Why we need salt – but not too much
Sodium is a vital mineral for the human body to help maintain its fluid levels. But too much dietary sodium can be associated with cardiovascular disease and high blood pressure. The World Health Organization (WHO) recommends 5g per day; however, it is estimated that South Africans use 8.5g.
And while we tend to think that we should simply reduce the amount of table salt we add to our meals, it’s not that simple – sodium lurks in many foods that may not be obviously “salty” – processed products such as cereal, ready-made soups, even some breads.
But according to Prof Lacy Alexander, another researcher on the study, previous research has shown a connection between dairy products (yes, even cheeses with a higher sodium level) and improved heart health.
What the study entailed
The researchers recruited 11 adults without salt-sensitive blood pressure for the study. They each followed four separate diets for eight days at a time: a low-sodium, no-dairy diet; a low-sodium, high-cheese diet; a high-sodium, no-dairy diet; and a high-sodium, high-cheese diet.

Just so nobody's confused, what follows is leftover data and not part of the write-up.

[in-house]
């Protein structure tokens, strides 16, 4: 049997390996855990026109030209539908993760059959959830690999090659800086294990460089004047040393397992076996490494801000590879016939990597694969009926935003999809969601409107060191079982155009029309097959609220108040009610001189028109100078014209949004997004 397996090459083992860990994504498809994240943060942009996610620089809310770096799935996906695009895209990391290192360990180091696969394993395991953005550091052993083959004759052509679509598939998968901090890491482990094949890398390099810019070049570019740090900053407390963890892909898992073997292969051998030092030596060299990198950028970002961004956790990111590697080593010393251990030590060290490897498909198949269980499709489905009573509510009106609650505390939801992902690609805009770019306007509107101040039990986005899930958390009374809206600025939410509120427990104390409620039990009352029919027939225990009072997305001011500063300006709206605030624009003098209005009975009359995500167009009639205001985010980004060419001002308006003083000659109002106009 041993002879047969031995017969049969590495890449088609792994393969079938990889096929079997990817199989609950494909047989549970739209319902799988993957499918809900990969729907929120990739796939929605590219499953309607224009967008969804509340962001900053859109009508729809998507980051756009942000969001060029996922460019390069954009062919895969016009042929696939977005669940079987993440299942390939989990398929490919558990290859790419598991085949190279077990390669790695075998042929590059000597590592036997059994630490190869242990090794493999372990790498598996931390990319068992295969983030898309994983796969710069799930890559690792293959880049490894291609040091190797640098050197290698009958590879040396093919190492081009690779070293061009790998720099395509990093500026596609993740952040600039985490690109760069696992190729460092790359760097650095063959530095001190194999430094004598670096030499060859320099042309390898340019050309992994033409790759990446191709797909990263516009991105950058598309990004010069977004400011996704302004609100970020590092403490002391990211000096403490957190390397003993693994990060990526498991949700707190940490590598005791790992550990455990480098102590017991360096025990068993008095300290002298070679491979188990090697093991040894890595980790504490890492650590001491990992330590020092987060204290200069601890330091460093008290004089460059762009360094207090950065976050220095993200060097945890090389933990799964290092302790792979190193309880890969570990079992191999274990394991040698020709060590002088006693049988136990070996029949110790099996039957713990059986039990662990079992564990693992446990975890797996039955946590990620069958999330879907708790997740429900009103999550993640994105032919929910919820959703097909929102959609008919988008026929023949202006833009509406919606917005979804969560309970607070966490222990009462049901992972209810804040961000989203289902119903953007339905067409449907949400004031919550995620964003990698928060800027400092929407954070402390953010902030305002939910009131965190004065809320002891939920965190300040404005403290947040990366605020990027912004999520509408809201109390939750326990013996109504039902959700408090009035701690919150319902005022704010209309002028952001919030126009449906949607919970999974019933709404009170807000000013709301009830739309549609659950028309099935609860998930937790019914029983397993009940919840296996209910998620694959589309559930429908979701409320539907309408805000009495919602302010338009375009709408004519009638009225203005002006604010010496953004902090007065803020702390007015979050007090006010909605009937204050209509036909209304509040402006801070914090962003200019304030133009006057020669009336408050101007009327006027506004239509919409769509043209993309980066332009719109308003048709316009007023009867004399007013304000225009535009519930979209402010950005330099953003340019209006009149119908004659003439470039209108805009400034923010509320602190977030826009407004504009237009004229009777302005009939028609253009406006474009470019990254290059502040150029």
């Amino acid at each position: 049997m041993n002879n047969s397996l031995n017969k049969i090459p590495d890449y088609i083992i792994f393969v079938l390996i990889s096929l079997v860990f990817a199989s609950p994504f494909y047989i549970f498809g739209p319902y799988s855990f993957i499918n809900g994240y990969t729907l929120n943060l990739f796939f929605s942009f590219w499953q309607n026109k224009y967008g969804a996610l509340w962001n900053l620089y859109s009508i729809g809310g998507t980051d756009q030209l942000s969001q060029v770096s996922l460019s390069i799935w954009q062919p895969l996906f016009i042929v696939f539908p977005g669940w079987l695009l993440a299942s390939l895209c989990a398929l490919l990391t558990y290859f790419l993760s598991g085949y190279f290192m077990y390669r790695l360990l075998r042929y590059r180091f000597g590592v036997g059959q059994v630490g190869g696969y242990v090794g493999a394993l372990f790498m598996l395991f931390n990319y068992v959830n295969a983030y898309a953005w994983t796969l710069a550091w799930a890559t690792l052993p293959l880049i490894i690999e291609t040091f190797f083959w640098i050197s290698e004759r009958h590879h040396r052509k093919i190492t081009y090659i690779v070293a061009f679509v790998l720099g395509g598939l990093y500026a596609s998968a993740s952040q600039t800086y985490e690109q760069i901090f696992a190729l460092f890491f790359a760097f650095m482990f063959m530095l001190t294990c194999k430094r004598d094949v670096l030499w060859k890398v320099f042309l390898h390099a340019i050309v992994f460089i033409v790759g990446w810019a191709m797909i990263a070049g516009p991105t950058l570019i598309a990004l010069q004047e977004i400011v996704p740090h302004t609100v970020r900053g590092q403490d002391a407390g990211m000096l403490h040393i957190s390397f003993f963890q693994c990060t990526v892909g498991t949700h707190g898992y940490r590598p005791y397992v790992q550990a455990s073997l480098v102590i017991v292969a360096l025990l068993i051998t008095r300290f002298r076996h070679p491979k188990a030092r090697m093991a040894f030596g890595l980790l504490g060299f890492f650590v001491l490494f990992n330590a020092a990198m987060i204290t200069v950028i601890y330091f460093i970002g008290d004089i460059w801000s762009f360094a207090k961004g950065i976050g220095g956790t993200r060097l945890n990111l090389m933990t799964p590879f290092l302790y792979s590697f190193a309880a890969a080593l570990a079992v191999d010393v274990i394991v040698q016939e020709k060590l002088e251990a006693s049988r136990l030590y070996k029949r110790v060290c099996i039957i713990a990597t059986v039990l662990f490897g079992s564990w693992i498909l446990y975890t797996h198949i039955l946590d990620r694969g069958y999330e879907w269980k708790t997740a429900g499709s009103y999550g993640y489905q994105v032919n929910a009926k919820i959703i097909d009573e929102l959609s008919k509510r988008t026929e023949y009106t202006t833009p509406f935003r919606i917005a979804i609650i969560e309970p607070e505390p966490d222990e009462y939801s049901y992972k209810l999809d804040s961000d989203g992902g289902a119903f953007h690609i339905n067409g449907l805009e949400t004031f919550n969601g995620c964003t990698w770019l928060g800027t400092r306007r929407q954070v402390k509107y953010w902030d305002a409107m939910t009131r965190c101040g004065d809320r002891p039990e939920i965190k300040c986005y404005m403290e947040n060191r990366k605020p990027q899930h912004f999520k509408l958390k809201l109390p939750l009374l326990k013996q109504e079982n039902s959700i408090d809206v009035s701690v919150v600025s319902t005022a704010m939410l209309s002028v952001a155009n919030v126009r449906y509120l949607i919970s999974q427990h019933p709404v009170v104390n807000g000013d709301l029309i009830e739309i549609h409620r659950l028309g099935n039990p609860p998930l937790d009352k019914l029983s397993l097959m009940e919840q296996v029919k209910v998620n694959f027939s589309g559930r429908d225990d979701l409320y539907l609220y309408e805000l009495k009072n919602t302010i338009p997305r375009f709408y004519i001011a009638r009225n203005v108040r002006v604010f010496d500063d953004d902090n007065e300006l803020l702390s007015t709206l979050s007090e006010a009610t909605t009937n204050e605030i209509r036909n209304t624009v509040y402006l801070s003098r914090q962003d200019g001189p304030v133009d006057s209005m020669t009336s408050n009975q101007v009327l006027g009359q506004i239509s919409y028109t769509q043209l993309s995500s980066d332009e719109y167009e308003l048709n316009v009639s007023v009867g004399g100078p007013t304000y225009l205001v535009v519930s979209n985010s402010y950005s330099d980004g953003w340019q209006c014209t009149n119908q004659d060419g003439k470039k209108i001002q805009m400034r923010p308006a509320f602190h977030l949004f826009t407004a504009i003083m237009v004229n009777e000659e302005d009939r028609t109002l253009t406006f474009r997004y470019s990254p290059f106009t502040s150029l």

At the end of each week-long diet, the participants returned to the lab for testing. The researchers inserted tiny fibres under the participants’ skin and applied a small amount of the drug acetylcholine, a compound that signals blood vessels to relax.
This could help the researchers determine how each study subject’s blood vessels performed after the diets. The subjects’ blood pressure and urine were also monitored.
After a week, it was seen that the blood vessels on the high sodium no cheese diet were not responding well to the acetylcholine, unlike those on the high sodium high cheese diet.
“While the participants were on the high-sodium diet without any cheese, we saw their blood vessel function dip to what you would typically see in someone with pretty advanced cardiovascular risk factors,” Alexander said. “But when they consumed the same amount of salt, and ate cheese as a source of that salt, those effects were completely avoided.”
While it is not yet sure if the effect is because of a specific nutrient in the cheese, it was suggested that antioxidants in cheese may be a factor. Alba stated that it is important that these effects be tested in larger studies to see how dairy may possibly preserve vascular health.
Image credit: iStock